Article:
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Spatial and Symbolic Query Engine in Anatomy - Web User Interface

Contents:


Project Page

Click here to go to the project page Spatial-Symbolic Query Engine in Anatomy.

Spatial Relation Definitions

The spatial relation definitions used for the application are explained through a few key pictures.
Click here: Spatial Relation Definitions

Main purpose:

The tool enables users to answer any complex question about spatial relations between anatomical structures and also about the FMA.

The idea is to divide a complex question into more simple subquestions so that each question has a subject, an object and a relation beween the subject and the object. The subject and the object must be either sets or single anatomical structures. For instance, in order to answer the question 'What is the spatial relation between the left seventh rib and the organs that are postero(16%) and right-lateral(29%) to the lower lobe of the left lung? ', the question needs to be divided into three questions.

The first question would be: what anatomical structures are postero and right-lateral to the lower lobe of the left lung? That would give us a first set (set 1).

Then, the second question would be: what anatomical structures are organs from Set 1? That would give us set 2.

Finally, the last question would be: what is the spatial relation between the left seventh rib and set 2? That would give us the final result.

Create new sets

To create new sets, just click on the structures on the left you want to add to your new set. In the right panel, you can see the structures added to the new set. If you want to remove a structure, just click on it in the list on the right. When you are finished with the selection, you can save the new set by clicking on the button 'Create this new set'.

Manage existing sets

This tab enables you to look at the existing sets you saved.

What is anterior/posterior/etc. to structure A?

The tool enables you to answer any question like 'What is anterior to the lower lobe of the left lung?'. The spatial relations that the tool handles are anterior, posterior, right-lateral, left-lateral, inferior, superior, postero-left-lateral, postero-right-lateral, antero-right-lateral and antero-left-lateral. The spatial relation definitions are explained through a few pictures here. There is the possibility to combine at most two spatial relations (e.g. postero and right-lateral). For each spatial relation, the user can define a threshold value.

The subject is unknown since we try to figure out what structures are related (anterior, posterior, right-lateral, etc.) to the object.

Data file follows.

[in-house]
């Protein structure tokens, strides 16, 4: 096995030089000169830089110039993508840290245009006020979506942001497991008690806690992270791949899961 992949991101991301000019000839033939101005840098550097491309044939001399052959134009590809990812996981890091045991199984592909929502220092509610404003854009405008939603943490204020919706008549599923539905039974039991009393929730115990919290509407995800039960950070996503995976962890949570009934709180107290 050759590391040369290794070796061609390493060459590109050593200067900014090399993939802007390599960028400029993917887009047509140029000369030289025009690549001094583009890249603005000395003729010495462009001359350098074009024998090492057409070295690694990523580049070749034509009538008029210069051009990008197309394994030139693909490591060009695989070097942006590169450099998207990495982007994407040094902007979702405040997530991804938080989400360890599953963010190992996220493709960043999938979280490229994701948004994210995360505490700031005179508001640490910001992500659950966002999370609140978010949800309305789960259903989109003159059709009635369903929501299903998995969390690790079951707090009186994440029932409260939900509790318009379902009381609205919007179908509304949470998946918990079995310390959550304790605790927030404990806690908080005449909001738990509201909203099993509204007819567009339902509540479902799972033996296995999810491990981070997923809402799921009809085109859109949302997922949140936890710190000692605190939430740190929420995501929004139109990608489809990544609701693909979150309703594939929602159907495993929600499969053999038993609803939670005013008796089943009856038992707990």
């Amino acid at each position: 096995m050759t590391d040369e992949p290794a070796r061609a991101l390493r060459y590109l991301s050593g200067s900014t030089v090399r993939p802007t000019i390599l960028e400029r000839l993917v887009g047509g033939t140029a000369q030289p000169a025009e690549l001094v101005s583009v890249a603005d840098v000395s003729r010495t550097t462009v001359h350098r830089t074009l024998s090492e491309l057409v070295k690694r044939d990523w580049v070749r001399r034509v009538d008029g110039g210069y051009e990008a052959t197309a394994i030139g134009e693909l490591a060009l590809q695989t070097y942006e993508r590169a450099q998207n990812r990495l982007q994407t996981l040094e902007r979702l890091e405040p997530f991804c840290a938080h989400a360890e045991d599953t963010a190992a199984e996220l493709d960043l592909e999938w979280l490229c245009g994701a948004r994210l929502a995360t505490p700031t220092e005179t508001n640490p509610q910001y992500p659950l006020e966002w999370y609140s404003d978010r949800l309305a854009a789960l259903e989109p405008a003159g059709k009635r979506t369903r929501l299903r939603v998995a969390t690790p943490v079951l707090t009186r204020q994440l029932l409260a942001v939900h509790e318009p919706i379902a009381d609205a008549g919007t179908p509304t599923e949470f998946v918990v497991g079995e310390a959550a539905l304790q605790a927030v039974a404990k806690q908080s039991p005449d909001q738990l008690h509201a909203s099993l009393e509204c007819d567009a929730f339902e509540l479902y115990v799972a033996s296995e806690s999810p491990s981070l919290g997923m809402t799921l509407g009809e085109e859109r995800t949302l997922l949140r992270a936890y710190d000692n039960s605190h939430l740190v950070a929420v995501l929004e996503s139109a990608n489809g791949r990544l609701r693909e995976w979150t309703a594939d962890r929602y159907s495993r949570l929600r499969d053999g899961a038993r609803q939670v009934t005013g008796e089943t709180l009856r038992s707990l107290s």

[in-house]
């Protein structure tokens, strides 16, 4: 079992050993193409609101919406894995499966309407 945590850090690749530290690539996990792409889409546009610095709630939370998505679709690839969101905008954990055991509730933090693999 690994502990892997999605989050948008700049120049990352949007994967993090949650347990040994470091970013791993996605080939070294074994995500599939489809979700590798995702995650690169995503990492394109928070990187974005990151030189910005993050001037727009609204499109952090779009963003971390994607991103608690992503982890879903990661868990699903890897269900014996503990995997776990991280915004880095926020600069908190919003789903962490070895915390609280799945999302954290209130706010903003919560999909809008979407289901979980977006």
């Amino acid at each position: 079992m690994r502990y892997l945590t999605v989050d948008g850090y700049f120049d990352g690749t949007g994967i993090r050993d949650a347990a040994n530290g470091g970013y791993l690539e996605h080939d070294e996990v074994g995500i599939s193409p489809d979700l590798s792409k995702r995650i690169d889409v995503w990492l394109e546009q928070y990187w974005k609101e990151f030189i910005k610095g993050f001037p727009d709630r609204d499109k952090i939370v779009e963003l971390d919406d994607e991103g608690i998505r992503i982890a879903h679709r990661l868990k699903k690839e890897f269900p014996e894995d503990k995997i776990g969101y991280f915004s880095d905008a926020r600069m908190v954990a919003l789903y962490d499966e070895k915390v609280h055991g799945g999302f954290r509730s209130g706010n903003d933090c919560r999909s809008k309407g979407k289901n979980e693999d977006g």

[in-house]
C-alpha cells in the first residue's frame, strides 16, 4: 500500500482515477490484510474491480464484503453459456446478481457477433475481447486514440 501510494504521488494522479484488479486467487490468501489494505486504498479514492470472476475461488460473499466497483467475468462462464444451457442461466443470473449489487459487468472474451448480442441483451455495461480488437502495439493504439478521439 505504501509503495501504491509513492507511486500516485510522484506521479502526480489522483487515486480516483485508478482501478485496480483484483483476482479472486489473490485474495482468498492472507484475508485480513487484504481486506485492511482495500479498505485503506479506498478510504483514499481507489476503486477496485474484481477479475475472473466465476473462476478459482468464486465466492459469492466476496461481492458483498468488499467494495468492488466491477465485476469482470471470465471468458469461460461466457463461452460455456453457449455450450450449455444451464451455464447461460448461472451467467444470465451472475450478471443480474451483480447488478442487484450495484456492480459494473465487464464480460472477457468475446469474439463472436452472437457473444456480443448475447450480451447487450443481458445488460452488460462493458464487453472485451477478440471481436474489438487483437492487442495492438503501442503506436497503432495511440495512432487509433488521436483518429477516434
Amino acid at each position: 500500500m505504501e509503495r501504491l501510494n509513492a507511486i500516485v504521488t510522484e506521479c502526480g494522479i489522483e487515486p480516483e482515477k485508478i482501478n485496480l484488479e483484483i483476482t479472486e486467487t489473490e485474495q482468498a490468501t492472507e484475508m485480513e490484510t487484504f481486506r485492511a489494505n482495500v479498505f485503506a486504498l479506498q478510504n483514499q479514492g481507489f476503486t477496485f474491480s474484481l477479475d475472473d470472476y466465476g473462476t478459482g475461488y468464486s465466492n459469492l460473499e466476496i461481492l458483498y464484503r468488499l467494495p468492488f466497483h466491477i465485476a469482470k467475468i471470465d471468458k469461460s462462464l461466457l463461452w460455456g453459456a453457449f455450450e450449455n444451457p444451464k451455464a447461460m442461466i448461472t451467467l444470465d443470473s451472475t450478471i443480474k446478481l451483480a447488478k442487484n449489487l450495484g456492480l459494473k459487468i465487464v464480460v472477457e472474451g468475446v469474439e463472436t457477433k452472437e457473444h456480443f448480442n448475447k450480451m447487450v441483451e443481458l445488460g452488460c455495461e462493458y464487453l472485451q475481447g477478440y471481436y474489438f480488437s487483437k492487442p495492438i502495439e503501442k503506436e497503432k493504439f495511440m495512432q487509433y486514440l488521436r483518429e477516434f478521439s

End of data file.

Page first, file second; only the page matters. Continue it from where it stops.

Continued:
Here is an example. What is postero(18%)-right-lateral(26%) to the lower lobe of the left lung? In the example, a single anatomical structure is taken into account but it could be a set.

The result is a list of structures. You can save the set of structures if you may want to answer new questions involving this new set.

Which organs are anterior/posterior/etc. to structure A?

The tool enables you to find out which organs are anterior to a target structure. The method is similar as the method used to find out anterior structures. Just make sure to tick the box 'Organ'.

Here is an example. Which organs are postero(18%)-right-lateral(26%) to the lower lobe of the left lung? In the example, a single anatomical structure is taken into account but it could be a set.

Here is the result as a list of structures:

Is A anterior/posterior/etc. to B?

The tool enables you to answer any question like 'Is the sixth innermost intercostal muscle posterior to the lower lobe of the left lung (32%)?'. You need to enter the name of the subject and the object (it can be a set or a single anatomical structure).

The result is a statement: true or false. In this case, it is true.

Is A an organ anterior/posterior/etc. to B?

The tool enables you to answer any question like 'Is the sixth innermost intercostal muscle an organ posterior to the lower lobe of the left lung (32%)?'. You need to enter the name of the subject and the object (it can be a set or a single anatomical structure). Also, you need to to tick the box 'Organ'.

The result is a statement: true or false. In this case, it is true.

What is the spatial relation between A and B?

You have the possibility to determine the spatial relation(s) between two single antomical structures. You can also use sets and the tool will give the spatial relation for each anatomical structure of the set.

The subject and the object must be set up with sets or anatomical structures. Regarding the relation, the tab 'spatial' must be selected and no relation should be checked (otherwise, the result would be a statement true or false). The example underlines the spatial relation between the sixth innermost intercostal muscle and the lower lobe of the left lung.

The result is a text with all the relations between the subject and the object.

What is the union/intersection of set A and set B?

This feature is useful most of the time for intermediate results. It enables you to create unions and intersections of sets.

The subject and the object must be set up with sets or anatomical structures. Regarding the relation, the tab 'logic' must be selected and you can select either union or intersection.

The result is a set (union or intersection of the object and the subject).